How are industry leaders working to solve the global chip shortage?

GMET - chip shortage

TYLER, Texas (KLTV) - A global shortage of semiconductors or, computer chips has been worsening over the past year. These chips are considered the brain of almost every modern device you have in your home.

Since the pandemic began, the demand for tech goods and hi-tech gadgets skyrocketed as we changed our habits and the way we live around them. Dr. Mukul Shirvaikar, a professor in Electrical Engineering, explained shift in demand is one of the reasons behind a worldwide shortage.

“Chips go in everything nowadays, almost every product, so the global demand for chips is going up and up and up. Currently it’s probably the highest it’s ever been,” said Dr. Shirvaikar.

Throughout the pandemic , the number of chips ordered for manufacturing went down because many semiconductor fabrication plants, or “fabs”, closed.

“There are several factors involved,” said Dr. Shirvaikar. “It’s kind of a perfect storm.”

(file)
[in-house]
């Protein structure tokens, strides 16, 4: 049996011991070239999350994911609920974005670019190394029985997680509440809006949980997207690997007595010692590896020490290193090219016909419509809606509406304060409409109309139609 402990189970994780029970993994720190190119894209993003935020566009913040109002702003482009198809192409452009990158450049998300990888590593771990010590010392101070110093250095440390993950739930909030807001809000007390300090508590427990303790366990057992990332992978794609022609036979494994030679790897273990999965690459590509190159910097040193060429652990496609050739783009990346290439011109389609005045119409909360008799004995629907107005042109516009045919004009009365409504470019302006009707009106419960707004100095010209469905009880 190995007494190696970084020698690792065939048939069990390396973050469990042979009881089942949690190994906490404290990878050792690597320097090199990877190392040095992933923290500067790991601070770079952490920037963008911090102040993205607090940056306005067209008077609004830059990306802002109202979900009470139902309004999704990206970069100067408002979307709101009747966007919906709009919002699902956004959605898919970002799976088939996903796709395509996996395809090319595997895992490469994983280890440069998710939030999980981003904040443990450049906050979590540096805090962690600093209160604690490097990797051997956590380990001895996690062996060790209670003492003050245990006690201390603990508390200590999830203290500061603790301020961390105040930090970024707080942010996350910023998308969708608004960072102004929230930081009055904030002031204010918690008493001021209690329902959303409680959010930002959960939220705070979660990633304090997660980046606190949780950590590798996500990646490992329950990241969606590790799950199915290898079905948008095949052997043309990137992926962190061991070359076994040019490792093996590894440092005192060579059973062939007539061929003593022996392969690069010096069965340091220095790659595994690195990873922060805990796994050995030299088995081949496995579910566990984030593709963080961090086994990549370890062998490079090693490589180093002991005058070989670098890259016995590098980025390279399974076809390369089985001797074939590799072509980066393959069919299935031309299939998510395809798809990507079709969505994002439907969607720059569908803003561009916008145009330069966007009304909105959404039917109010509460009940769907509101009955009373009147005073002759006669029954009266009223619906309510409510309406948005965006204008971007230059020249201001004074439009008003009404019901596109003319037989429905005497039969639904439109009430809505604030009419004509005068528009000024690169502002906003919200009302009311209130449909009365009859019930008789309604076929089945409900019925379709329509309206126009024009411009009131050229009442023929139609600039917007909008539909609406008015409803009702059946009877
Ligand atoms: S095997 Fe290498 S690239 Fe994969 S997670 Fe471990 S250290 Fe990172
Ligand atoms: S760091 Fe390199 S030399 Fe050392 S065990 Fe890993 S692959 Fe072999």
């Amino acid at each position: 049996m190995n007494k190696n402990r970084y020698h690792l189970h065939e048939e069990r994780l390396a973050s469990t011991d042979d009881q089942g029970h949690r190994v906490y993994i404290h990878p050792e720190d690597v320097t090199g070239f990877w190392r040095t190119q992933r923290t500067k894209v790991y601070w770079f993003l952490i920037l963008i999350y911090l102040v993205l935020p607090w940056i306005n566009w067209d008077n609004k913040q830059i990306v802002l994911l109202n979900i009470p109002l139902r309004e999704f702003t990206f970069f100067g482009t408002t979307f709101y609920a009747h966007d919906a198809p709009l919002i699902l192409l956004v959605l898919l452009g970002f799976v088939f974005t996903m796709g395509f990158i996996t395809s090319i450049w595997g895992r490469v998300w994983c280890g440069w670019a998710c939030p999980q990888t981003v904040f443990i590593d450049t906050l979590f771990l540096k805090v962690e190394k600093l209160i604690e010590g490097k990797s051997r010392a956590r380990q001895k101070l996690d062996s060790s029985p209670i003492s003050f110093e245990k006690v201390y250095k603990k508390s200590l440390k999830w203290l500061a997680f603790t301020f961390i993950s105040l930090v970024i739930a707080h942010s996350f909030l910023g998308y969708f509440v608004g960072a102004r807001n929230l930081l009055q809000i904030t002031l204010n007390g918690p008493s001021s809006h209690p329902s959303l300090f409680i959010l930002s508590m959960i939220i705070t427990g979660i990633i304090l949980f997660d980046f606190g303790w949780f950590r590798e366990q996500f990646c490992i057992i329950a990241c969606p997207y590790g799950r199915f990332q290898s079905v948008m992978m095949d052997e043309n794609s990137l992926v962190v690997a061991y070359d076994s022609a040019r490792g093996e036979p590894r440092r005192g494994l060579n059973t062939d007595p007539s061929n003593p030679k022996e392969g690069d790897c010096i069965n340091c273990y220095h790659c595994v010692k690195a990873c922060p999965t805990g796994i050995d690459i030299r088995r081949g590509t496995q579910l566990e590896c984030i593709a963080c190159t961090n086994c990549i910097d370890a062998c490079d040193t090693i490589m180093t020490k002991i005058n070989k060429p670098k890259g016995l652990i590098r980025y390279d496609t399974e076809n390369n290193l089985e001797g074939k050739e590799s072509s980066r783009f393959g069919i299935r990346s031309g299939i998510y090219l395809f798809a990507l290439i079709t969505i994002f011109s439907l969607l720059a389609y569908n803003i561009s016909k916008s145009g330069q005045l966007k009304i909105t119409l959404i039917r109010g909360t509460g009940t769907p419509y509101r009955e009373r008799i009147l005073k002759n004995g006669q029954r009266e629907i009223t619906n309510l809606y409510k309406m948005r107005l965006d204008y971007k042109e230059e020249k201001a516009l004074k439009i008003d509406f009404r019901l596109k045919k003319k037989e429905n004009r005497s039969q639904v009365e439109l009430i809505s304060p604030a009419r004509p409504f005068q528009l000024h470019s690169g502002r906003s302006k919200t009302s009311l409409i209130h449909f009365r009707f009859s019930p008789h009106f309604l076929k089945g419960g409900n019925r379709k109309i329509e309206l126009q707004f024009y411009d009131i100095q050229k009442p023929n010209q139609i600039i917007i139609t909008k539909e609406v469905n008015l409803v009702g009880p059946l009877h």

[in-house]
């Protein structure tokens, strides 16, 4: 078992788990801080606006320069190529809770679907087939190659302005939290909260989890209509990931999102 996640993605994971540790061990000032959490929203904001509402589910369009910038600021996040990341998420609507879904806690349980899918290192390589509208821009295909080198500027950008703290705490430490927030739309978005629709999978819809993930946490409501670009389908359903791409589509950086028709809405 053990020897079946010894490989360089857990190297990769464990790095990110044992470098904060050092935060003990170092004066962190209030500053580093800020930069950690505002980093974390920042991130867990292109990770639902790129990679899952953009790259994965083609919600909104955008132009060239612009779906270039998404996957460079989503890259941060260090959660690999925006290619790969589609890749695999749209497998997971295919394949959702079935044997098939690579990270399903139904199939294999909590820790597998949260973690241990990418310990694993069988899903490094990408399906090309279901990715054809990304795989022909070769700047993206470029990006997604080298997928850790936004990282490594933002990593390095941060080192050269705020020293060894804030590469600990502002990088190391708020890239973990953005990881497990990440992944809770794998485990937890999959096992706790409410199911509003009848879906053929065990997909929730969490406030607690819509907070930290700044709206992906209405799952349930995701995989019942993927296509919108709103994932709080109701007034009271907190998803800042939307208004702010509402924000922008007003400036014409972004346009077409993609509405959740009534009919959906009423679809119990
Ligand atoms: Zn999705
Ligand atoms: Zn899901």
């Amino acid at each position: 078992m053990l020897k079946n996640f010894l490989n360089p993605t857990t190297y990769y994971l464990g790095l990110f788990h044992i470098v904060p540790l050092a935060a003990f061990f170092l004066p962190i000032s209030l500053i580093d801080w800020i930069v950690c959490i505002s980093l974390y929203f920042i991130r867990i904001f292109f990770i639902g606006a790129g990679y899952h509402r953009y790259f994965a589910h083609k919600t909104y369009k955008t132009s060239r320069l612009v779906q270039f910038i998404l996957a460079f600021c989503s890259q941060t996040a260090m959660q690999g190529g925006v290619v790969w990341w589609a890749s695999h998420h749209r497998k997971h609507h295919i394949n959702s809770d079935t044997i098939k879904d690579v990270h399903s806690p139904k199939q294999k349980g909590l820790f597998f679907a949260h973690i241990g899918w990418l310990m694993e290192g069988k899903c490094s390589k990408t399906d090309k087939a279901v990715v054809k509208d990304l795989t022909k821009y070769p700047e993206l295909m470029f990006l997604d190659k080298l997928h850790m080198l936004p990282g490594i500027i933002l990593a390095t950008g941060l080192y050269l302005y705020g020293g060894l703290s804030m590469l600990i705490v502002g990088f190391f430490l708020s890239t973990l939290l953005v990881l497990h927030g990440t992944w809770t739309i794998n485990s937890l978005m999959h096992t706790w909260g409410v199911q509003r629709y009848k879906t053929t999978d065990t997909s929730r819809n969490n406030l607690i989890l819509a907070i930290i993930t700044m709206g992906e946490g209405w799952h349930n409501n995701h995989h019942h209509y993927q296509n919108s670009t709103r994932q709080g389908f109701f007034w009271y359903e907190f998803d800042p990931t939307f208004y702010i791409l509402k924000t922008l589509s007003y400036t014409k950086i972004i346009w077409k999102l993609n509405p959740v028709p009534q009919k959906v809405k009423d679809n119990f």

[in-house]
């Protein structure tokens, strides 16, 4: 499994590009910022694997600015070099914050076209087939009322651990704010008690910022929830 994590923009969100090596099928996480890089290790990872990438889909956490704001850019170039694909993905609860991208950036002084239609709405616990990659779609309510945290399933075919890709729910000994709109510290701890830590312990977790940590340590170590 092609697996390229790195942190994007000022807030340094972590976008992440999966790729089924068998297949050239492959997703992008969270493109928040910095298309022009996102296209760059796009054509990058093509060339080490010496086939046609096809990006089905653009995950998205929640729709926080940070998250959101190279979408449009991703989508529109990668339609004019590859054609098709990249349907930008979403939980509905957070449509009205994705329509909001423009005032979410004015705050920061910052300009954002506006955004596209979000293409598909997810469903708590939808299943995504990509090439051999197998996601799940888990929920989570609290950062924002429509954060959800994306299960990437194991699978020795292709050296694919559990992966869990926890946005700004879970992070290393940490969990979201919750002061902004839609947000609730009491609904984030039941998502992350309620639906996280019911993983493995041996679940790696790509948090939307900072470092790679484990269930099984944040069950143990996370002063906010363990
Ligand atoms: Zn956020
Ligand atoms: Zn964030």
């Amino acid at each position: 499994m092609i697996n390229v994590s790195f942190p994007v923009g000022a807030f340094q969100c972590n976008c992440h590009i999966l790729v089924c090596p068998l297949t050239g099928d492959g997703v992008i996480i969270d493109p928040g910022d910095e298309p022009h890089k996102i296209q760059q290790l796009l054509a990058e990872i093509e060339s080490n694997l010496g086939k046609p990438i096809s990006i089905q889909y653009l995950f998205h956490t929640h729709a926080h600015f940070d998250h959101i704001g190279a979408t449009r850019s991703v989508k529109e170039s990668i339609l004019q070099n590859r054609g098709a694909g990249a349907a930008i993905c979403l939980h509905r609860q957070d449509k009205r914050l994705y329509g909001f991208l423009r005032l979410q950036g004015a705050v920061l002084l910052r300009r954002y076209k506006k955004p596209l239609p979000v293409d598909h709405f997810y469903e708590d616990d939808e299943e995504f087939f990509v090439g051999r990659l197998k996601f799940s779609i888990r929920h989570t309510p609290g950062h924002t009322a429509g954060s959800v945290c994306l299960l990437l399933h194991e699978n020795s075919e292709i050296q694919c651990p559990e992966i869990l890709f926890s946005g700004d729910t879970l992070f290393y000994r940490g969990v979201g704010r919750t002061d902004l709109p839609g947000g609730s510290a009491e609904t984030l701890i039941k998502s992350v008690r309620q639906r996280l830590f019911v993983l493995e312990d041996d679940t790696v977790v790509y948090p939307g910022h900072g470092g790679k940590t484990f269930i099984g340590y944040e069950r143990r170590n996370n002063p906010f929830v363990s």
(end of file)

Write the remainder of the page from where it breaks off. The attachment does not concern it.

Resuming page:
The United States imports a majority of its chips from Taiwan -- the world’s largest chipmaker.

“There was some friction there and chips were not flowing freely between the two nations,” he said.

The trade war between the u-s and china is only the beginning of what’s impacting chip distribution. Manufacturing chips requires a lot of water, and Taiwan is facing its most serious drought in nearly half a century. Another setback came just over two weeks ago when a fire destroyed a giant auto-chip plant in japan.

“And to top it all off we had this cold spell,” he said.

The freeze in February forced major Texas plants to shut down -- forcing the leading chip producer in the U.S. to temporarily halt production.

“The concern right now is, of course, for a lot of industries that their production is shutting down because of dependence on these chips,” said Dr. Shirvaikar.

The United States is slowly constructing new fabs to increase American-made chips and to decrease the reliance on international manufacturing. Two new fabs are in the works in Arizona and even the Lone Star state is expanding the industry with Austin being considered as another location.

Creating these manufacturing plants can cost billions of dollars and take at least a year to get production going. Dr. Shirvaikar said ramping up American-made chips isn’t a quick solution, it’s one that U.S. industry leaders are looking into.

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